A misplaced analysis?

Leftists, liberal intellectuals, and most secular groups have condemned Karat’s intervention as ‘irresponsible’ at a time when there is ‘full-fledged attack on communal harmony of India.’ Most were of the opinion that Karat publicly locking horns with Yechury in such a context does not portend well for the party’s future prospects.

The former Jawaharlal Nehru University (JNU) student’s union president and Communist Party of India (CPI)-backed All India Students Federation leader Kanhaiya Kumar was the first one to directly attack Karat. “Ek bade purane comrade hain, JNU mein padhey hain. Kehte hain BJP authoritarian hai, fascist nahin hai. Comrade, agar aapko ladna nahin hai, retirement leke New York chale jaiye. Hum apni ladai lad lenge (There is a veteran comrade, who had studied in JNU. He says the BJP is authoritarian, not fascist. Comrade, if you don’t want to fight, retire and go to New York. We will fight our own battles),” Kanhaiya said at convention in Kolkata.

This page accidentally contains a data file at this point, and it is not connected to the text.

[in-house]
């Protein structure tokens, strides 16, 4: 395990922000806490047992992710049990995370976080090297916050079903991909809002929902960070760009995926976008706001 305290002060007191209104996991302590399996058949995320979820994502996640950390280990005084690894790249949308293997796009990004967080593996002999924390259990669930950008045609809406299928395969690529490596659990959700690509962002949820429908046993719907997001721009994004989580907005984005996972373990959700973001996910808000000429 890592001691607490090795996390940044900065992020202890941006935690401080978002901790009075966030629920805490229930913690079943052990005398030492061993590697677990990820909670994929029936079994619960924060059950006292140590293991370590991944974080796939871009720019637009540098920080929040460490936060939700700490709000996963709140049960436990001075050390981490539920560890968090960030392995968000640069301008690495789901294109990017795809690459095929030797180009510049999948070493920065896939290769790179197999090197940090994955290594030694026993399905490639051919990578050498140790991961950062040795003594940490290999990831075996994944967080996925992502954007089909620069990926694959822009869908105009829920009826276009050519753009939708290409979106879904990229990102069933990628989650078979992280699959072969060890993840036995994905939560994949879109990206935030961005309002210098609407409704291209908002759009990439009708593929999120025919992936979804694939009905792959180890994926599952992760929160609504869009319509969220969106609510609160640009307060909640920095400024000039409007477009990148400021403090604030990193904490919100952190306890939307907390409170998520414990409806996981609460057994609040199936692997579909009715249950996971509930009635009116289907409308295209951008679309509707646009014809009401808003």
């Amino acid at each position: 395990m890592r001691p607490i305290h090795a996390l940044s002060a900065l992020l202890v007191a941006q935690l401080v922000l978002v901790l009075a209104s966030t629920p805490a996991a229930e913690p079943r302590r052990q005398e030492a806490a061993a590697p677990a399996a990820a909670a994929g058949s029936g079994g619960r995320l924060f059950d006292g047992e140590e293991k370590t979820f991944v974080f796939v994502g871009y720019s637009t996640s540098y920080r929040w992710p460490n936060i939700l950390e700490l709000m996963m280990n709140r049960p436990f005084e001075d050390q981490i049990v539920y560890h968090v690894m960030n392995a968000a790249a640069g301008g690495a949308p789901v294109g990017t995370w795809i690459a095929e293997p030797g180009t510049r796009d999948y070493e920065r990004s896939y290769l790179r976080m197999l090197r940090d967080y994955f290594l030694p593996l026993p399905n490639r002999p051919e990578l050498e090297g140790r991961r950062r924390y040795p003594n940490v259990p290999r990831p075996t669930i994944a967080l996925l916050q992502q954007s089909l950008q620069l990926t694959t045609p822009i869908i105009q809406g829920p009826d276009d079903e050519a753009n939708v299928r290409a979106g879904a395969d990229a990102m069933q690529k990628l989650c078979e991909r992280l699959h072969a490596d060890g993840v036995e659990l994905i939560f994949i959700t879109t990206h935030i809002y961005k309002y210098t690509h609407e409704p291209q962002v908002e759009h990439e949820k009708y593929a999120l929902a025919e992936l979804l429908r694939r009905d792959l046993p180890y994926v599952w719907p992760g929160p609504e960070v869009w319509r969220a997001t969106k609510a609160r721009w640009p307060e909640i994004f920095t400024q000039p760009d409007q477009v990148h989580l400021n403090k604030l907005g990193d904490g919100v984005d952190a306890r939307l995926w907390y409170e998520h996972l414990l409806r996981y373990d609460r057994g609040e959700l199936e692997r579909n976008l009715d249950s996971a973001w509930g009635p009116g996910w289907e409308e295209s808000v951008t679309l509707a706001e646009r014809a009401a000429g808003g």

While declining to comment on CPI (M) internal machinations, CPI leader D Raja told The Wire: “BJP coming to power is not like any other party coming to power. It is not a usual change of government. One should understand it. It marks qualitative difference from other political situations. It is nothing but a political tool of RSS whose ideology is communal fascism. This is a serious challenge. While the political situation varies from state to state, there is possibility of bringing more and more secular democratic forces in our fight against communal forces.”

“Alliances should not be merely understood as electoral tactics. When we fight the menace of fascism, there is a need to mobilise a large number of secular democratic forces, individuals, social organisations not only to build public opinion but also for public campaigns,” he added clearly refuting Karat’s arguments.

CPI(M) former central committee member and senior leader Suneet Chopra was overtly critical of Karat’s standpoint. Speaking to The Wire, he said: “I am not concerned at the moment what agreements or disagreements you may have but you can’t give them (the RSS and the BJP) a clean chit on your own. Everyone knows the link between Mussolini, Moonje and the RSS. The interconnections between the RSS and fascist organisations are not secret.”